It didn't take long for the World Church of the Creator to devise a response to the most important event to date of the 21st century. Within a day of the September 11th attacks, leader Matt Hale issued a press release with a headline that read, "Pro-Israel Policy Costs Thousands of Lives Today." Hale made clear that he was going to exploit the tragedy in an effort to fuel anti-Semitism. He and other group members took to the streets distributing flyers with the slogan, "Let's stop being human shields for Israel," and urging Americans to "find a nationalistic government that will look after their interests and not the interests of the Jews." When the U.S. military effort began in Afghanistan, Hale suggested that the war was for the benefit of the Jews and he criticized the people "chomping [sic] at the bit to annihilate the anti-JOG (Jewish Occupied Government) forces in Afghanistan." In an April 2002 press release, he described suicide bombing as "an obviously effective technique that courageous Palestinians in their determination to expel the Jewish invader of their lands have decided to employ." The following month, Hale changed the cover of the group's primary recruiting publication, The Facts, by adding a picture of the burning World Trade Center towers with a Star of David emblazoned over them. He claims the group has distributed more than 35,000 copies of the booklet since the attacks.
Yet despite a sense of renewed activism on the part of some core members, there are indications that the group's popularity may be waning. Hale has continued to organize public meetings but they have drawn diminishing attention - with the notable exception of his York, Pennsylvania, rally. In October 2001, prominent WCOTC leader and Women's Frontier head Lisa Turner left the group, citing personal reasons but suggesting she had issues with its leadership. Melody and Jason LaRue, longtime members from Washington, departed the next day for what appeared to be similar reasons. Once boasting more than 65 "contact points" spread across 22 states, the WCOTC Web site now lists less than 40 contacts, many of which are little more than e-mail addresses.
The WCOTC has also been involved in frequent litigation. In November 2001, the Illinois Supreme Court rejected Hale's contention that a statute requiring charities to register and report their finances was unconstitutional. The decision stemmed from a complaint filed by the state Attorney General that sought to apply the law to the WCOTC. Hale continues to argue that his group is a church, not a charity.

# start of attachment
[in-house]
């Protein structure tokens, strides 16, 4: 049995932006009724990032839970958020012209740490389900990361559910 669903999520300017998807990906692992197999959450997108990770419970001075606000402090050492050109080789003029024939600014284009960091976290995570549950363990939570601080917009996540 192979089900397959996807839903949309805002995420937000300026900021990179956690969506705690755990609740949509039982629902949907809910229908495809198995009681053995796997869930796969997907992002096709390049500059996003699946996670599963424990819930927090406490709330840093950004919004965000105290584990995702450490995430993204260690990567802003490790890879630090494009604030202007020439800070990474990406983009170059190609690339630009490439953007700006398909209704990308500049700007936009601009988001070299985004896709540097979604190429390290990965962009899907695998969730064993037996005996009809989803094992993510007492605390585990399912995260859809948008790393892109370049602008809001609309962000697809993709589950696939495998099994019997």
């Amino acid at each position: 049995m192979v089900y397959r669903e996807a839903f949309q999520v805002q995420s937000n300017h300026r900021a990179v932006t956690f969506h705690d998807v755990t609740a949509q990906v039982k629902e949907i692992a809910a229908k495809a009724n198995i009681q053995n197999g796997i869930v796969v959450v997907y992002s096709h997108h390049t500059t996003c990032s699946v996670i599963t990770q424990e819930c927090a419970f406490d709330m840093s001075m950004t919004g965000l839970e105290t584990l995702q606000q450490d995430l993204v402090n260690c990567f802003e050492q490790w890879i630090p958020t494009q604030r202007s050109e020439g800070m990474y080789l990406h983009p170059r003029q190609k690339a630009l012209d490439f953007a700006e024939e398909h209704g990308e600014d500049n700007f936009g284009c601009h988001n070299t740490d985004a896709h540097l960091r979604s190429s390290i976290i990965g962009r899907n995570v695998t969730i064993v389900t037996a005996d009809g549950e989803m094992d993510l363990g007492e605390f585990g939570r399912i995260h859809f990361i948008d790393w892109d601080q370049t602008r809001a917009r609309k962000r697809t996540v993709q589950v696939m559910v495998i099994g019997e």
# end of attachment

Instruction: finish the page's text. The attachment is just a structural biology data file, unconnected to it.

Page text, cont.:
In January 2002, a trademark infringement lawsuit brought against the WCOTC by "Church of the Creator," a religious organization based in Oregon, was dismissed after a federal district court ruled that the name is a "generic" term akin to "Church of God" or Church of Christ." Subsequently, however, in a July 2002 decision that could ultimately force Hale's group to change its name, the Seventh Circuit Court overturned the decision, finding "Church of the Creator" to be a "descriptive" rather than "generic" phrase, and that therefore the WCOTC violated Church of the Creator's trademark. The appeals court ordered the lower court to enter an appropriate judgment in favor of Church of the Creator. Hale announced he will appeal this decision to the full Circuit Court, but he has also indicated that he may refuse to abide by an adverse ruling.
Hale continued to use the courts in his efforts to secure a law license. In March 2002, his lawsuit against the Illinois State Bar, the Illinois Supreme Court and individual defendants for having denied him the license, was dismissed. By May 13, his lawyers had filed an appeal of that decision at the U.S. Court of Appeals in Chicago.
WCOTC did score a legal victory of sorts in June 2002, when a federal district court held that an employer had demoted Christopher Lee Peterson, a WCOTC member, on account of his religion. The court found that "Creativity" met the Equal Employment Opportunity Commission's definition of religion: specifically, the court found that Creativity, notwithstanding its opposition to the "notions of equality that undergird the very non-discrimination statute at issue," had characteristics of a belief system which "espouse notions of morality and ethics and supply a means of distinguishing right from wrong." Hale has already used this decision to try to influence prison officials and other public officials.
Finally, on June 3, 2002, Hale announced his candidacy for the East Peoria City Commissioner's office, a position he ran for unsuccessfully in 1995. He called his effort the beginning of "a long and dynamic campaign to win governmental power for our Cause-a campaign that will both frighten our enemies, inspire our friends, and bring further widespread notoriety to our Church and to Creativity." The election is scheduled for April 1, 2003.